My feeling has been -- based on many things before this letter, but obviously confirmed by the pope's action -- is that this means a recovery of music, a shift from all contemporary music to much more traditional music (and I don't mean hymns; this will surprise many, but even old hymns are not really appropriate at Mass in most of the places they are used. What Vatican II said, recovering long tradition, was to chant Scripture texts, something like the responsorial psalm, if you are having a hard time picturing what I mean. But not hymns. So being faithful to Vatican II, for both the new and old forms of Mass, is to use hymns sparingly at Mass.

Also, it seems utterly clear (and does anyone now deny it?) that this means re-including at least some minimum amount of Latin, routinely, in the Mass. Those who don't like this: will you continue to insist, contrary to the text of Vatican II, and now the actions of the pope -- that you alone know best? Really?

It raises the question -- and this will really send some into orbit, but I am sorry -- of the posture of the priest while offering the sacrifice at the altar. In the classic rite, from time immemorial, the priest and people faced the altar together. Like it, don't like it, the better question is, why is one better than the other, and how do we decide this?

I don't see any reason why I, a parish priest, should decide which is truly better. How can I have any competence for such a question? And, no offense, but how many folks in the pews, regardless of what side you're on, can really say, "yes, I happen to be qualified to make this decision"?

So we have to look to the bishops, the pope -- and the pope himself, really, isn't claiming to know (although he's written about it -- but he has chosen not to mandate a change, although he rightfully could). Rather, he seems to want to have the next few years be a time of reflection on this, as the two forms coexist and influence each other.

And, while on the subject, if you think this posture, known as "ad orientem" (which means to the east) was disallowed in the current form of the Mass, again, not so! Sorry to shock you, but there it is. The current Mass can be celebrated, legally and properly, with the priest and the people facing the same way during the sacrifice, as opposed to the priest facing the people from the other side of the altar.

This subject of ad orientem is going to come up, sooner or later. Parishioners, please tell the panicky who insist they know my secret plans...I have no plans on that subject, other than to bring it up with parishioners, which I have just begun to do. We'll talk about it, and see how things go.

There are certainly many other things that a "cross-pollination" between the old and new forms of the Mass might mean for the new form. Feel free to suggest in the comments. Obviously, we're all going to be wrestling with this now. I don't have all the answers. My purpose here is simply to explain what this all may mean for all of us, in the near term.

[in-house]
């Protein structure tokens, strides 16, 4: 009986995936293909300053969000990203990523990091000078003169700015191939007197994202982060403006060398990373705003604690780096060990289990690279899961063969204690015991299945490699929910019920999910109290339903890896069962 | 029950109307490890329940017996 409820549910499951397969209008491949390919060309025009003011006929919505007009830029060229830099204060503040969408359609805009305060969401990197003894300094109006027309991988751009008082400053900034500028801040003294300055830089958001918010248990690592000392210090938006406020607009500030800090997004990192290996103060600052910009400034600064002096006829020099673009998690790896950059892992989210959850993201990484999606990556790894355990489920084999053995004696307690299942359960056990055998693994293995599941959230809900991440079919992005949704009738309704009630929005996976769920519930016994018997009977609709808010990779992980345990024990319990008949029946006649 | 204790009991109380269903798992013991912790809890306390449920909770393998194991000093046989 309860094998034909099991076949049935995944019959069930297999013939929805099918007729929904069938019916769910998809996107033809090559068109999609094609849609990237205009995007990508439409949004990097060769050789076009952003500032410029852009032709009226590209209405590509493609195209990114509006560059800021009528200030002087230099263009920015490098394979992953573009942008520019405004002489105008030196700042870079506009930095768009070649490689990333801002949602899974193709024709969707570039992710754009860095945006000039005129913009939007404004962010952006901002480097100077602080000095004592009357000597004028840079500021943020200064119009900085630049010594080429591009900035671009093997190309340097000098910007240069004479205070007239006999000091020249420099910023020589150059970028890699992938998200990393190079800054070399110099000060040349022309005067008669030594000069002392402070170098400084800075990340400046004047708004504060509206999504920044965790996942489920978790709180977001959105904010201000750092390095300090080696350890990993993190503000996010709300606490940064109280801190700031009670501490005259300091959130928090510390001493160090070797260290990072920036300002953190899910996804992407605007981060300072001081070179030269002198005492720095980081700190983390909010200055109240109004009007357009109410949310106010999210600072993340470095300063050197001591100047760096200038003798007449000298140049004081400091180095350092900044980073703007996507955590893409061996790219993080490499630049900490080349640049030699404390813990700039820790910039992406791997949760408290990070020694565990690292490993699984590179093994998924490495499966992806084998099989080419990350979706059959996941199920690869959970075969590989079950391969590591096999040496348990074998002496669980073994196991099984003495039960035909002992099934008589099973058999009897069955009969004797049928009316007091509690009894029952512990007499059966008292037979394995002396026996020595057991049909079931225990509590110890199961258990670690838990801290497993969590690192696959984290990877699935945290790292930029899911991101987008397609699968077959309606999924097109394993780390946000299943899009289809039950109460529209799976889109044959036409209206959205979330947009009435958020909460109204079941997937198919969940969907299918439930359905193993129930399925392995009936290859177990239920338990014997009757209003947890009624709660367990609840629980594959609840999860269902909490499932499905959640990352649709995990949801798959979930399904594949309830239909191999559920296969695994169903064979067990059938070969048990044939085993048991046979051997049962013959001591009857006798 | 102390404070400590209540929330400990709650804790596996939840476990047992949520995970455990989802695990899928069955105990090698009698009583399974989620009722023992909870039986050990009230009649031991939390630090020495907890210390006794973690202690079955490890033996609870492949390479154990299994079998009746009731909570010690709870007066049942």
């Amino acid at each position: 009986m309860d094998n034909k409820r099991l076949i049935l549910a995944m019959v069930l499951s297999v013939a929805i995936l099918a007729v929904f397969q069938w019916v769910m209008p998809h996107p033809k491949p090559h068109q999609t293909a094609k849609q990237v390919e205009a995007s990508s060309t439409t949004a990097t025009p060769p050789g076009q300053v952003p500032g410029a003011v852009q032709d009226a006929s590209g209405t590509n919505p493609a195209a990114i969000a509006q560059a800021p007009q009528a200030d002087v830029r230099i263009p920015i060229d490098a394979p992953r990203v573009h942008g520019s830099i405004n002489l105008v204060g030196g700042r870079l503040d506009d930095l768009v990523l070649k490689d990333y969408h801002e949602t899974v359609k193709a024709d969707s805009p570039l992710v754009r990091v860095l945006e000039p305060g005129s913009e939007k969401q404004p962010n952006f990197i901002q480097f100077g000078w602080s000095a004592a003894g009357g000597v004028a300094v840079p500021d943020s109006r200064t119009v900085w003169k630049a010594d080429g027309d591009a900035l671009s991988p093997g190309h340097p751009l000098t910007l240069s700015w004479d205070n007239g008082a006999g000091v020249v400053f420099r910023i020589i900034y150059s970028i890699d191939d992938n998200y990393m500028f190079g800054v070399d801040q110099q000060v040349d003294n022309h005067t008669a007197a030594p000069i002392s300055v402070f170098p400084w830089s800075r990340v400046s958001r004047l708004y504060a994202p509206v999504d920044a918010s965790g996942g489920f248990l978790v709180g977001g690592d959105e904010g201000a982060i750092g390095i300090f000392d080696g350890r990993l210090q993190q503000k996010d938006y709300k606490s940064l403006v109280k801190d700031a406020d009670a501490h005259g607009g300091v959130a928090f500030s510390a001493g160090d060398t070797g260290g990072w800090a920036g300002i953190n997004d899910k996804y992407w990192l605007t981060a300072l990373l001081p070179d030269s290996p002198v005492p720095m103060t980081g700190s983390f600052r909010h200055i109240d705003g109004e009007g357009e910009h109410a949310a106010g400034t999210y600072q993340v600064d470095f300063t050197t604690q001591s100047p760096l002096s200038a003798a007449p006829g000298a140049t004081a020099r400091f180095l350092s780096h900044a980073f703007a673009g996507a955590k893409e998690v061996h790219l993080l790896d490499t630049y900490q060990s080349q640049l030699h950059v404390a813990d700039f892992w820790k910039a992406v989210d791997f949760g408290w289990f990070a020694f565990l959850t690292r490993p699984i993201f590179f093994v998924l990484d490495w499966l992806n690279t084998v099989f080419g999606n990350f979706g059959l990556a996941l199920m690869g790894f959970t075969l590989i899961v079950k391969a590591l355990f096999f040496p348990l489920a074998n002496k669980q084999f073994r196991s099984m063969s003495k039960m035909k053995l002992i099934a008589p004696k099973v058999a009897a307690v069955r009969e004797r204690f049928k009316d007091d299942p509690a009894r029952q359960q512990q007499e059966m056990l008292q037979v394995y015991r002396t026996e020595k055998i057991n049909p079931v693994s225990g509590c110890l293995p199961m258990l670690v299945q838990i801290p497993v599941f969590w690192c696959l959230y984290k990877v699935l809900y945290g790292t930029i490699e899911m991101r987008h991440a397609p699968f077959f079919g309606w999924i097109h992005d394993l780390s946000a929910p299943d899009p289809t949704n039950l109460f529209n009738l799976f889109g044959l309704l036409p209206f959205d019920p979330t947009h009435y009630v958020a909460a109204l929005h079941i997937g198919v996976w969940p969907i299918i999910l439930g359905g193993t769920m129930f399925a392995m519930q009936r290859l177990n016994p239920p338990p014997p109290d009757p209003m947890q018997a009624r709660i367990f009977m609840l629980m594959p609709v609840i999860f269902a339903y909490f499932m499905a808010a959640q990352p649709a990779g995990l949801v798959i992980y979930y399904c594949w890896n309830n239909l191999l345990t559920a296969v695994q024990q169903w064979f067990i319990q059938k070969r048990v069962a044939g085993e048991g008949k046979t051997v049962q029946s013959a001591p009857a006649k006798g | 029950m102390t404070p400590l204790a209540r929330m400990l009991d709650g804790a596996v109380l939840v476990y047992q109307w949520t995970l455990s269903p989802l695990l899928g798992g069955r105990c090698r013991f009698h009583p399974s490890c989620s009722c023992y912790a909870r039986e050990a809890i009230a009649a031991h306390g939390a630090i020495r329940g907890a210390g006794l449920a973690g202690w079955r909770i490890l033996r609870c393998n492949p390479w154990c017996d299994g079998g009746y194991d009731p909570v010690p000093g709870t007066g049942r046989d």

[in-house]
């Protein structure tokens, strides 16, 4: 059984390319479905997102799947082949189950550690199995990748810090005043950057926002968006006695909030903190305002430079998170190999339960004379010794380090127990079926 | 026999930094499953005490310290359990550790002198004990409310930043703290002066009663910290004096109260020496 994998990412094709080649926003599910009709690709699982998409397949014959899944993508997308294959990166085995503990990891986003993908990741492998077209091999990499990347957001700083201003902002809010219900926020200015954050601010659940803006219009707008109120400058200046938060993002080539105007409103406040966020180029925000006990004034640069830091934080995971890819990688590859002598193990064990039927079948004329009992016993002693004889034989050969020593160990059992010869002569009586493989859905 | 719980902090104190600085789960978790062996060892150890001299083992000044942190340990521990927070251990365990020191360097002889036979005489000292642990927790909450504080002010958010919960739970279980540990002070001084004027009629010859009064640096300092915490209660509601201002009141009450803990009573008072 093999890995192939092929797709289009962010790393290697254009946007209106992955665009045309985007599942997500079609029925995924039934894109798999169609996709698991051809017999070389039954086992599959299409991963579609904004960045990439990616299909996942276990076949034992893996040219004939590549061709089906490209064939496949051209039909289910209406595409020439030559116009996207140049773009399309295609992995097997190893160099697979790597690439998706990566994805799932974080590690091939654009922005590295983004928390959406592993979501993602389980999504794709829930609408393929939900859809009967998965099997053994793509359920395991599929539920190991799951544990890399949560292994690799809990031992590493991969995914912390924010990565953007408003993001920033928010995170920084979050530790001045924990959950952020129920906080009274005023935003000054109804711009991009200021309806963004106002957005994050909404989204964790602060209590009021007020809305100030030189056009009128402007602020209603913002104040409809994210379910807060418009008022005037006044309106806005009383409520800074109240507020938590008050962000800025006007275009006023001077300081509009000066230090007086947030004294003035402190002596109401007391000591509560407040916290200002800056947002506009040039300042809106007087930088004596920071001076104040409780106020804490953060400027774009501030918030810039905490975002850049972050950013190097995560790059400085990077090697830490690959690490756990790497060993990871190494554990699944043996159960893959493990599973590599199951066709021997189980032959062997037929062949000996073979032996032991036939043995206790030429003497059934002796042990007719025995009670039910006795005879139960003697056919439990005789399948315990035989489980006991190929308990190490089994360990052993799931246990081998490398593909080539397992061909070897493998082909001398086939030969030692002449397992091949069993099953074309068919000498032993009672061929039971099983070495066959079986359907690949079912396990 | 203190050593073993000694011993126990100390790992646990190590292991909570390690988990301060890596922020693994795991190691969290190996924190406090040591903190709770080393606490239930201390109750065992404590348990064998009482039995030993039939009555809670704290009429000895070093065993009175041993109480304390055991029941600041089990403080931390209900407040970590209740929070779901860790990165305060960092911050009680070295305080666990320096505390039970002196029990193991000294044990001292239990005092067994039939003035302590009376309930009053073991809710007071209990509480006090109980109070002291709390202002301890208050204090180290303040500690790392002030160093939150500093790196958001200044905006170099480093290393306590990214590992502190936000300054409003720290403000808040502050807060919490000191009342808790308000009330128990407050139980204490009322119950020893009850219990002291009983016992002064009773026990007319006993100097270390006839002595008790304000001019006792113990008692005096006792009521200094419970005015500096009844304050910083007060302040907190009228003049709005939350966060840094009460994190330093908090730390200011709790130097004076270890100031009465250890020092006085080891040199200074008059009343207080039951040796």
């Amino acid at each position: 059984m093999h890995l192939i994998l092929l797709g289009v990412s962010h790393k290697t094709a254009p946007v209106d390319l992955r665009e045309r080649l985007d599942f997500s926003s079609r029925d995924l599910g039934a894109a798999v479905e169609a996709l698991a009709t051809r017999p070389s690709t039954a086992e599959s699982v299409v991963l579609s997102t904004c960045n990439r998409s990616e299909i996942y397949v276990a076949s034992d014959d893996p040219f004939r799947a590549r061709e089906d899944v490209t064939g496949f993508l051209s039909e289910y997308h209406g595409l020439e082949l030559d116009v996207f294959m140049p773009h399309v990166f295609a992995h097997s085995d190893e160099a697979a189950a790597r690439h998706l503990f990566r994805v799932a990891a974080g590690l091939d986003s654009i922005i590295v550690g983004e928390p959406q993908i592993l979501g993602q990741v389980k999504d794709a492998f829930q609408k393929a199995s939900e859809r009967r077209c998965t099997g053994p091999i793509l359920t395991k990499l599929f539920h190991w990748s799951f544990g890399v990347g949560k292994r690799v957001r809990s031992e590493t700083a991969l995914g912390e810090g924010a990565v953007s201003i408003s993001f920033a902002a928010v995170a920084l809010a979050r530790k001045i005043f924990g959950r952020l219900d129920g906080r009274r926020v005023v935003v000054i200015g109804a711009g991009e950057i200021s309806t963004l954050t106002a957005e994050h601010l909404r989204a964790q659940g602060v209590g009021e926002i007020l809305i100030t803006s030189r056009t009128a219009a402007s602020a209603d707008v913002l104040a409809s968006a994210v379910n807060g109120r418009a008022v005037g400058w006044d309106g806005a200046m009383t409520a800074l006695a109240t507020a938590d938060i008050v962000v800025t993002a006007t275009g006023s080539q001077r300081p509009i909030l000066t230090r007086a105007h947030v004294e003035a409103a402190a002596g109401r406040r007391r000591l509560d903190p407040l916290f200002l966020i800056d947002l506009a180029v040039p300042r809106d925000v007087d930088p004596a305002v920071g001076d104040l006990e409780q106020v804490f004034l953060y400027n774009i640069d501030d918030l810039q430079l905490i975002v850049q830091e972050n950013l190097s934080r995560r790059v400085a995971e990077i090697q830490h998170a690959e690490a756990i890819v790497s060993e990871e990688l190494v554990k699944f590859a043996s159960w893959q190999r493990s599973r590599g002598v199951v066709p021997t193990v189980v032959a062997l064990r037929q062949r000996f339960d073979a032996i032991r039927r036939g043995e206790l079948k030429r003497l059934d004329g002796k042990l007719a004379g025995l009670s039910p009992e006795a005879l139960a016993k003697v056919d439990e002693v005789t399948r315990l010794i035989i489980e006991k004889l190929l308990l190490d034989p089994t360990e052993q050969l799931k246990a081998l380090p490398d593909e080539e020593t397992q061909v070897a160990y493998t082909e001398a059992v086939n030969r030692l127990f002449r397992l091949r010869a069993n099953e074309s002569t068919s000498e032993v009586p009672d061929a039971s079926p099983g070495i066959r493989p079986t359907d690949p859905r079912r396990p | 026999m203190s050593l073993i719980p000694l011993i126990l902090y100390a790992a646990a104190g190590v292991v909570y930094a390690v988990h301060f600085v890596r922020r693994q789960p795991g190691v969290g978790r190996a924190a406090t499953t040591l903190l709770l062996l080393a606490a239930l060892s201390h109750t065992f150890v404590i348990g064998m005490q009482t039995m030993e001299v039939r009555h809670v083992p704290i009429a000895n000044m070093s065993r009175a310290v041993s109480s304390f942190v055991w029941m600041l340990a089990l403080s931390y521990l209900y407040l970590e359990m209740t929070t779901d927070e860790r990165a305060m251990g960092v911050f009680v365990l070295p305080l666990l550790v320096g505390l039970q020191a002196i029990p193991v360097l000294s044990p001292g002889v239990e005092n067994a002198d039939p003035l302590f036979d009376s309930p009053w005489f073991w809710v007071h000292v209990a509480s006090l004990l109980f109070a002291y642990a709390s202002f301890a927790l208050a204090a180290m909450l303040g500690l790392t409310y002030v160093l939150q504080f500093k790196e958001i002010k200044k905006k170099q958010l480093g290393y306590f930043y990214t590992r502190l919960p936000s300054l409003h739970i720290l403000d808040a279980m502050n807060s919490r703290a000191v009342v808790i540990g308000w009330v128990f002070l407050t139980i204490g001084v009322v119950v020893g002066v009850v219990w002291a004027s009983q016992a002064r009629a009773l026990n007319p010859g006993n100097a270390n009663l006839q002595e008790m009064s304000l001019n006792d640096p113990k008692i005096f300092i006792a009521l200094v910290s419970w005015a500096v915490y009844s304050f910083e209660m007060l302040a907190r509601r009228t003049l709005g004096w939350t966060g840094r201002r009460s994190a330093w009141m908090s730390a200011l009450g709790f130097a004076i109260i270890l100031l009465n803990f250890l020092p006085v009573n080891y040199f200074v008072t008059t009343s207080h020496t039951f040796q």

Dad29 said...

Sentire cum Ecclesia, nicely stated.

Eileen said...

I know (as a product of '70s cathechism) I am looking forward to adding more reverance into the Mass. I have never been to a Latin Mass, don't think I *need* to go, but the blending of Vatican II and from what I have read the beauty of the Latin Mass is most anticipated.
Thank you, Father, for your succint and educated posts on the Pope's words.

CPT Tom said...

Fr Fox,

Amen, is all I can say. You said it so perfectly that which I haven't been able to articulate properly. I forwarded this post and your previous post onward to my parish pastorial administrator who I have been trying to convince that this is at all good news. Good fortune to you on your journey with the old form and the revision of the revision for the new form you have undertaken! May the saints keep you safe (and sane for that matter!) you in the liturgical lion's den you dive head first into.

Fr. Rob Johansen said...

Fr. Fox:

As a fellow pastor, let me congratulate you on the eminent sensibility of your remarks here!

I have admired your blog for some time, and have wanted to contact you.

However, I don't see an e-mail address for you anywhere on your blog. So please e-mail me, my address is:

frrob AT earthlink DOT net

I look forward to beginning a conversation with you!

peggy said...

Dear Fr. Fox,

Many of the observations you make I have come to an agreement on through a separate path of course as a layperson. Next time you're in DC, look up St Mary's in Alex, Va. That's my old parish--moved to be near family--parish was big loss! They've been celebrating 'new form' in Latin on first Sundays (10 am) for 3 or 4 years now. They've moved to chants (in English and Latin even on non-Latin Sundays) and few "hymns" during the Mass. The parish declined to permit altar girls when Bp. Loverde allowed it last year. I am expecting that parish to quickly move to add an "old form" mass as soon as feasible. The ethos of the parish is in that direction. [I'll have to check the parish web site to know for sure what the plans are.]
I echo Fr. Johansen's compliment on the sensibility and thoughtfulness of your analyses.

God bless you!

les said...

"But the past is past; what is here, now, is that we are called to ask the question anew: just what did Vatican II say, teach, call for? What shall we do to be faithful to Vatican II?"